Bob Hollick column headshot

Bob Hollick

A client sent me a video this week that claimed that because interest rates are so low, people should look to buy whole life insurance policies instead of certificates of deposit. He asked me what I thought, and while most of the video was correct I found it deceptive in that it did not explain they were comparing apples and oranges.

A CD is an investment product while a life insurance product is not. An investment product purpose is to increase the value of the contributions placed in it. Life insurance – be it whole life insurance or term life insurance – has the purpose to provide a larger benefit at the time of death than the contributions placed in it.

The fact is that CDs and whole life insurance policies have similar features, such as paying interest and beneficiaries, but they are not the same. In trying to determine what you need, ask yourself what is the purpose of the money and when will the money be used.

If the money is for you and needed in the next one to 20 years, a CD is best. If the money is for the cost of your burial or benefit of someone else at your death, then life insurance should be a better choice.

The video mentioned that life insurance policies pay interest and dividends.

Dividends are a sharing of the insurance company’s profits determined each year and shared with the policy holder. I must point out that not all insurance companies pay dividends, so when shopping for insurance ask if the company pays dividends. This sharing of profits may make it sound like an investment product but it is not.

You may be wondering if these two products have different purposes, why did the video imply they are the same? That is because of the internal functions and living benefits that a whole life insurance policy provides. In order to provide the death benefit 30 or 40 years into the future, a whole life insurance policy needs to charge more than the pure cost of the death benefit it provides now.

This extra money is credited to the policy and referred to as the cash value. Once credited to the policy each year the insurance company pays interest on the cash value. At the same time each year the company will determine if a dividend should be paid. Dividends can be paid in several ways, and you, the policyholder, can determine how to receive dividends.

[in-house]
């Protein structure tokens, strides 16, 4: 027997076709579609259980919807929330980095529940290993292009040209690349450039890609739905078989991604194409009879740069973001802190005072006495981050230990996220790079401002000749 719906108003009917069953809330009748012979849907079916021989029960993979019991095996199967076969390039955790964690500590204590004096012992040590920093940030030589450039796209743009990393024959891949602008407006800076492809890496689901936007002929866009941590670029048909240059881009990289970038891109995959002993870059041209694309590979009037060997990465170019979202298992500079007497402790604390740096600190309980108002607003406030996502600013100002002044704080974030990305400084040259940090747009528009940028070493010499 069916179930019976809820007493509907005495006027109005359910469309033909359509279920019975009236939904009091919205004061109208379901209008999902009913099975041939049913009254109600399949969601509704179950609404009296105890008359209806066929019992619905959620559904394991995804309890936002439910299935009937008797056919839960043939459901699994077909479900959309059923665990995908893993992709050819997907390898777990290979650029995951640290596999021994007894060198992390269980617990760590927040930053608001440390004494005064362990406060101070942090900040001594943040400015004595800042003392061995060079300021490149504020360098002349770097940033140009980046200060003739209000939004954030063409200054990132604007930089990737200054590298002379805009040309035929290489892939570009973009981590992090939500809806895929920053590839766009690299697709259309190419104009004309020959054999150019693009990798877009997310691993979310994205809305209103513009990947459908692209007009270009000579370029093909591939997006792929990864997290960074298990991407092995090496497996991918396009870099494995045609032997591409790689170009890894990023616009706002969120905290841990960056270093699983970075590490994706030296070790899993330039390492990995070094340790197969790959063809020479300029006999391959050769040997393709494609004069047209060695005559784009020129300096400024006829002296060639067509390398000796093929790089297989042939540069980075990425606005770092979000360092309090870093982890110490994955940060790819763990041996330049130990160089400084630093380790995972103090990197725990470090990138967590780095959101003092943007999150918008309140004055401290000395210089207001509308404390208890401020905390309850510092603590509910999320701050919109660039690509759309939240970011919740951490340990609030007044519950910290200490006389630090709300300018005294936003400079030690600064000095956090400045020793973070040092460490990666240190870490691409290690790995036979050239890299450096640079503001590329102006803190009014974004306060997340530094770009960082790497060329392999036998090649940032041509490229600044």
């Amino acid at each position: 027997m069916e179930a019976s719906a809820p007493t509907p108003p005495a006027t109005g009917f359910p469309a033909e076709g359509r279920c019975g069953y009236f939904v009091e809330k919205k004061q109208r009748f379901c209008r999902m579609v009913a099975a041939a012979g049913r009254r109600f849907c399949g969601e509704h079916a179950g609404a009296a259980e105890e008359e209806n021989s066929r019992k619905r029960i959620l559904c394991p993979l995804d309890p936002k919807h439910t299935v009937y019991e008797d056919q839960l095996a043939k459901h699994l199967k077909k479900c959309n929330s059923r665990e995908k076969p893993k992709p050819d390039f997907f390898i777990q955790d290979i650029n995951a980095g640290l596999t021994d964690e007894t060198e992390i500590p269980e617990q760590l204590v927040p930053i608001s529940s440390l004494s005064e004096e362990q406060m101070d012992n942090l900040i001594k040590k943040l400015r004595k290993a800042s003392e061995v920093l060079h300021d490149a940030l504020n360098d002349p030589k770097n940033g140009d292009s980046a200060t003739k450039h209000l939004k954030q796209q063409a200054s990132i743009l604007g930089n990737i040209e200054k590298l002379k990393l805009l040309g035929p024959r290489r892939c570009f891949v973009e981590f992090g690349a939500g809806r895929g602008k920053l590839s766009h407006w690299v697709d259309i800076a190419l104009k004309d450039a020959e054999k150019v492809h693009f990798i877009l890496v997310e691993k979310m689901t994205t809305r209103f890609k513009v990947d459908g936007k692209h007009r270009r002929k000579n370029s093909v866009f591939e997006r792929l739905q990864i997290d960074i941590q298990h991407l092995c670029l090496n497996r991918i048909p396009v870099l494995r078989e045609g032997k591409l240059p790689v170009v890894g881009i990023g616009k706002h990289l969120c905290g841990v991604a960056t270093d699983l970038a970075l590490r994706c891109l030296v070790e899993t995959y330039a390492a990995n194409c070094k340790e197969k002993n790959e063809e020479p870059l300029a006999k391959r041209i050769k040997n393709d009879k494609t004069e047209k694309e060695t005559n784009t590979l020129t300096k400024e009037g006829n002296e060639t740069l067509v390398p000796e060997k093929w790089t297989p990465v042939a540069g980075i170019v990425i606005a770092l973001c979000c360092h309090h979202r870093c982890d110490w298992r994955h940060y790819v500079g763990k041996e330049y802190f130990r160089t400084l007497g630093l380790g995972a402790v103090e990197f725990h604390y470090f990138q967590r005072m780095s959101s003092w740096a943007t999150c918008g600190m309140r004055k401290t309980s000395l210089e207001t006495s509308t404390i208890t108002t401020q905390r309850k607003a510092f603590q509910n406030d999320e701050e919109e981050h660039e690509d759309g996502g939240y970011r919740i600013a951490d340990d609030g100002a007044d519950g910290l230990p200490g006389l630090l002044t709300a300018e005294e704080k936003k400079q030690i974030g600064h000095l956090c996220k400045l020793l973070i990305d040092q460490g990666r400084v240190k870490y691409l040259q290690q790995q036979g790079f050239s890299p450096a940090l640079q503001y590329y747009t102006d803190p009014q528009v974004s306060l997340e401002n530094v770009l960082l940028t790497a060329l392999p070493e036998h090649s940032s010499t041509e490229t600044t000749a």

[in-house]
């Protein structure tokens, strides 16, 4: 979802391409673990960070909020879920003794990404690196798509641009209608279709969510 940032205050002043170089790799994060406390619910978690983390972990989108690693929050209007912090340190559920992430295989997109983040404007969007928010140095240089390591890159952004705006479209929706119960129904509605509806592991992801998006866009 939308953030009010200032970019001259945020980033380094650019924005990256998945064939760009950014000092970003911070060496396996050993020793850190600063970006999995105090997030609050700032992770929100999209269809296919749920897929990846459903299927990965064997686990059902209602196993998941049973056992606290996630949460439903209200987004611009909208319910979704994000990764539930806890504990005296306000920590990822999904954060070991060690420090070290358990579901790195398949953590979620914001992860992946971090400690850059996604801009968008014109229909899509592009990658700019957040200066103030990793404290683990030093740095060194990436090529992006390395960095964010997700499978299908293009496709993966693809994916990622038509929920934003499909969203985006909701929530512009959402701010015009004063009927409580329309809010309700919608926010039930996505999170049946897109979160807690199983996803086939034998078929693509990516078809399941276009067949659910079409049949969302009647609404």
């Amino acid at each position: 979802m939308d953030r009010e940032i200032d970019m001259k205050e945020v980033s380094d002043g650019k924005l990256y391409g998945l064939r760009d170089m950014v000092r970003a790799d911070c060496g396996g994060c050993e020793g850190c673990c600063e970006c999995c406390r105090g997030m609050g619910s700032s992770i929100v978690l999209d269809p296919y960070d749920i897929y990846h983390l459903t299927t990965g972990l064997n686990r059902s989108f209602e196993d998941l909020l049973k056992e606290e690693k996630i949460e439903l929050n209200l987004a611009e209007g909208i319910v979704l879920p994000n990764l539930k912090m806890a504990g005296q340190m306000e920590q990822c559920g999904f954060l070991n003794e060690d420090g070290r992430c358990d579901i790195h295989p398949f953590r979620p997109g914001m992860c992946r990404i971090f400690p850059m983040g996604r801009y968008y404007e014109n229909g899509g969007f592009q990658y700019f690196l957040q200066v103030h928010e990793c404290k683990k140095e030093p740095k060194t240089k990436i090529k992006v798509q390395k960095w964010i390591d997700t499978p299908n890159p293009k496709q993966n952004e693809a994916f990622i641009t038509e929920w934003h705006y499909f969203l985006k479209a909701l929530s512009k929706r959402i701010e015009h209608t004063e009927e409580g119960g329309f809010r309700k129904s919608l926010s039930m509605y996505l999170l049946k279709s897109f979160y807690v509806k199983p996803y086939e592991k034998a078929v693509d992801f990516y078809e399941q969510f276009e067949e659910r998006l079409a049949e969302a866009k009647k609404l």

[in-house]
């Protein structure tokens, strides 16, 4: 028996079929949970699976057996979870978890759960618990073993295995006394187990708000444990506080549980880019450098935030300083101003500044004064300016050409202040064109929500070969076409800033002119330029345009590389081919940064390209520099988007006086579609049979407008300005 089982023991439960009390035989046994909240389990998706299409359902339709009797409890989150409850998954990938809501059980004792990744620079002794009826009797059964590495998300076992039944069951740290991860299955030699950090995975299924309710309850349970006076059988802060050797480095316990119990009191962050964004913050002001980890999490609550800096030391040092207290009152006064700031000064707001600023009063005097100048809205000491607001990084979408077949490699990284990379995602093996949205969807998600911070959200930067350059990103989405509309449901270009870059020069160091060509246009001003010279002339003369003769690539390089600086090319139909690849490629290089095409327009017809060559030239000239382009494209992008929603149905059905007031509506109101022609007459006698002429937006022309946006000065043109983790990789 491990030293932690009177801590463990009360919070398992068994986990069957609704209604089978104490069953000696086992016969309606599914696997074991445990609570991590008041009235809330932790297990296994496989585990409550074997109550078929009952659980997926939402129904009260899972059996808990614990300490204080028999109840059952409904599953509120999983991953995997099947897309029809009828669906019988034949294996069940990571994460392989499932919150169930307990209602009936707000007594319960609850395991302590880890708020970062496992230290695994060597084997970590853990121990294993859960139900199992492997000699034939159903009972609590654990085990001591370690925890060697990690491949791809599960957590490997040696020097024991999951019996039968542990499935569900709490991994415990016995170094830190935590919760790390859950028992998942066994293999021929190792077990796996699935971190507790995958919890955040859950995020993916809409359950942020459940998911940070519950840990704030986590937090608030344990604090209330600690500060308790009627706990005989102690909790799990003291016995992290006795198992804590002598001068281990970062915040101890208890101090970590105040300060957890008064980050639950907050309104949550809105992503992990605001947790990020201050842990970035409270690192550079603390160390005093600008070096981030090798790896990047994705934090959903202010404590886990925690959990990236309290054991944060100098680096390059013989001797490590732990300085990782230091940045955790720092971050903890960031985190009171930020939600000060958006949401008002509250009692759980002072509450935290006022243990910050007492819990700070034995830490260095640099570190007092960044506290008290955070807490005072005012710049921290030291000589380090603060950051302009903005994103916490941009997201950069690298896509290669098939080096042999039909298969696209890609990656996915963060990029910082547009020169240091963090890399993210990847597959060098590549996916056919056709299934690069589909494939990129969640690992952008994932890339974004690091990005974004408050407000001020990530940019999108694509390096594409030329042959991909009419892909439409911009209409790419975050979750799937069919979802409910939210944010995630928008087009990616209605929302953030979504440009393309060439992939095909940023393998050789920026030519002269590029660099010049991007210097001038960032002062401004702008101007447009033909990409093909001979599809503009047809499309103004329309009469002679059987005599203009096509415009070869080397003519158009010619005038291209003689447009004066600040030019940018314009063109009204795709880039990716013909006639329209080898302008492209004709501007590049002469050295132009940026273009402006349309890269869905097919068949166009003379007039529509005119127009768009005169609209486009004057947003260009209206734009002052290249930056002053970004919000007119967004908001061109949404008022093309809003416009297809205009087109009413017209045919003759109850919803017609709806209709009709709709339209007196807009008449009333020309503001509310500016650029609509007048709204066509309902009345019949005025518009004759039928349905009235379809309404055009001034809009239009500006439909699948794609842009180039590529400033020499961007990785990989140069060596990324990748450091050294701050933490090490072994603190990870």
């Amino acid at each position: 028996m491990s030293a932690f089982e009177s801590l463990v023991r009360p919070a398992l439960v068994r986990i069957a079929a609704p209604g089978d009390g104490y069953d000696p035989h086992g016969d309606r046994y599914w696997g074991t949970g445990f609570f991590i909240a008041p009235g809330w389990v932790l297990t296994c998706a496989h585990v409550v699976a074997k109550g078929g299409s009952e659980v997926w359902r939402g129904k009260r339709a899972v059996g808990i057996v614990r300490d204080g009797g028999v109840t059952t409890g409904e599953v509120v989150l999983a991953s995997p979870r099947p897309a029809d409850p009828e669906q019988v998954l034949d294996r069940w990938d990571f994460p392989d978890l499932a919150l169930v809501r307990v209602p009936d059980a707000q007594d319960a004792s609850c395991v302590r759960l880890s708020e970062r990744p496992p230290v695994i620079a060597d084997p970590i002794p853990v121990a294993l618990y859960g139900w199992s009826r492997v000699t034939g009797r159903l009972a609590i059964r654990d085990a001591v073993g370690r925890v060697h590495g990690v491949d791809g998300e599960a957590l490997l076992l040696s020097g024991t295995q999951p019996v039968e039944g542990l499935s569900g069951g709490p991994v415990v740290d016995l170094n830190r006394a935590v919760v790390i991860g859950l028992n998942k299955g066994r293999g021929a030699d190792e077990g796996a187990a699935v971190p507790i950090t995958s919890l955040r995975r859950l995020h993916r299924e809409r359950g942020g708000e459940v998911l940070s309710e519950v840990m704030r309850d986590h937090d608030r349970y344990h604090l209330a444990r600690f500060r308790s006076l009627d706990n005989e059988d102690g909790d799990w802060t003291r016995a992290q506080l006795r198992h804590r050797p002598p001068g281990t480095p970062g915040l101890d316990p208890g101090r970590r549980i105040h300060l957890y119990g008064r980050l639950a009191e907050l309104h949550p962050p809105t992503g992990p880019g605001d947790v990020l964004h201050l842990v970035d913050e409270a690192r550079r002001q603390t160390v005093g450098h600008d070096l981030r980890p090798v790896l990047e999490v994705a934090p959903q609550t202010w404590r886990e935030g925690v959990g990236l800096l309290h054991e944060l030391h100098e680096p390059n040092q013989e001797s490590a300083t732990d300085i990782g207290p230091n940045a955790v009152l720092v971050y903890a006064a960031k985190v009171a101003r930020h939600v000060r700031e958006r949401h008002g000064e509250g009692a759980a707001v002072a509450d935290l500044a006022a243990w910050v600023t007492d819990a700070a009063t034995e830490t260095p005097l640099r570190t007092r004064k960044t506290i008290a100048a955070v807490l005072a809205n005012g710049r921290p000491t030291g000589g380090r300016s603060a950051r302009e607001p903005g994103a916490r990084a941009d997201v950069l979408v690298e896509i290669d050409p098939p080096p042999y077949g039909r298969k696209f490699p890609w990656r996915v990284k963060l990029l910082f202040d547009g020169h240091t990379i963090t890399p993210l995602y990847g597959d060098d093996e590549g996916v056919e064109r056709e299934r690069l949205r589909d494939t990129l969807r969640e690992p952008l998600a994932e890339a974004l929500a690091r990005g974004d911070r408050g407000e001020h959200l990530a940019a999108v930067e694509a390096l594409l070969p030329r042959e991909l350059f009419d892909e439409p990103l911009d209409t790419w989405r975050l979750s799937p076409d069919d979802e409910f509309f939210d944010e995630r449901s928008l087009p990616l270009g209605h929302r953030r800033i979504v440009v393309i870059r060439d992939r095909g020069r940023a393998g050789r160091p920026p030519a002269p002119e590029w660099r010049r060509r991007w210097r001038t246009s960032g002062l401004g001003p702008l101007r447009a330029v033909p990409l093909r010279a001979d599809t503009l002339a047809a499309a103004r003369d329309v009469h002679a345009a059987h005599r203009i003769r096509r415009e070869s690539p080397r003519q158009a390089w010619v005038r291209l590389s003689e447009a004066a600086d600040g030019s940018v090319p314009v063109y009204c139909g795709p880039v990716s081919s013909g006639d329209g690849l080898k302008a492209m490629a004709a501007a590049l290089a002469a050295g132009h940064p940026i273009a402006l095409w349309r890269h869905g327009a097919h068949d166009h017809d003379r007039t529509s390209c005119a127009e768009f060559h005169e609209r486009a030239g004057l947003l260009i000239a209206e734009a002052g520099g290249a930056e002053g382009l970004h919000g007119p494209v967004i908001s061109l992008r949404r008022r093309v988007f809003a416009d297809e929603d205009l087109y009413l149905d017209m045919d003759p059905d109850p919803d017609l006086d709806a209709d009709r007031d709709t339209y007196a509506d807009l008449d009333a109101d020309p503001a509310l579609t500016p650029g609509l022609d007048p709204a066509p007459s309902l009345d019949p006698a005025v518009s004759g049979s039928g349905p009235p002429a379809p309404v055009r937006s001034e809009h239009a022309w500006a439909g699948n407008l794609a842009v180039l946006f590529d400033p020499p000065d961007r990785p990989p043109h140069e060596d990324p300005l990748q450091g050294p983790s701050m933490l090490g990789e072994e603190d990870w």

Dividends can be paid directly to you, they can be added to the cash value and they can be used to purchase more insurance. The cash value plus the interest and dividend is referred to as the cash surrender value. This value can be accessed in two ways – surrendering the policy and taking the money or requesting a loan from the policy.

When requesting a loan you are actually borrowing money from the insurance company using your policy as collateral. Your policy continues to function as if there were no loan.

Taxation of CDs and whole life insurance policies are similar when it comes to interest paid, tax due each year. The tax on dividends on the other hand is only owed when they exceed the premiums paid and can be deferred indefinitely if dividends are used to buy more insurance.

In the beginning of this article I said purchase CDs if you want the money for yourself and will need it with in the next one to 20 years. If you want to provide a death benefit to someone else and accumulate some extra money for yourself 20 or 40 years from now, then a whole life insurance policy maybe best for you.

Call a life insurance agent and ask for some illustrations that will explain the death and living benefits of the policy. If I spent more time on whole life than CDs, that’s because they are like apples and oranges.

Bob Hollick is a State Farm Insurance agent based in Washington. His column appears every other Thursday in the Observer-Reporter.

To submit columns on financial planning, investing or business-related matters, email us at newsroom@observer-reporter.com.

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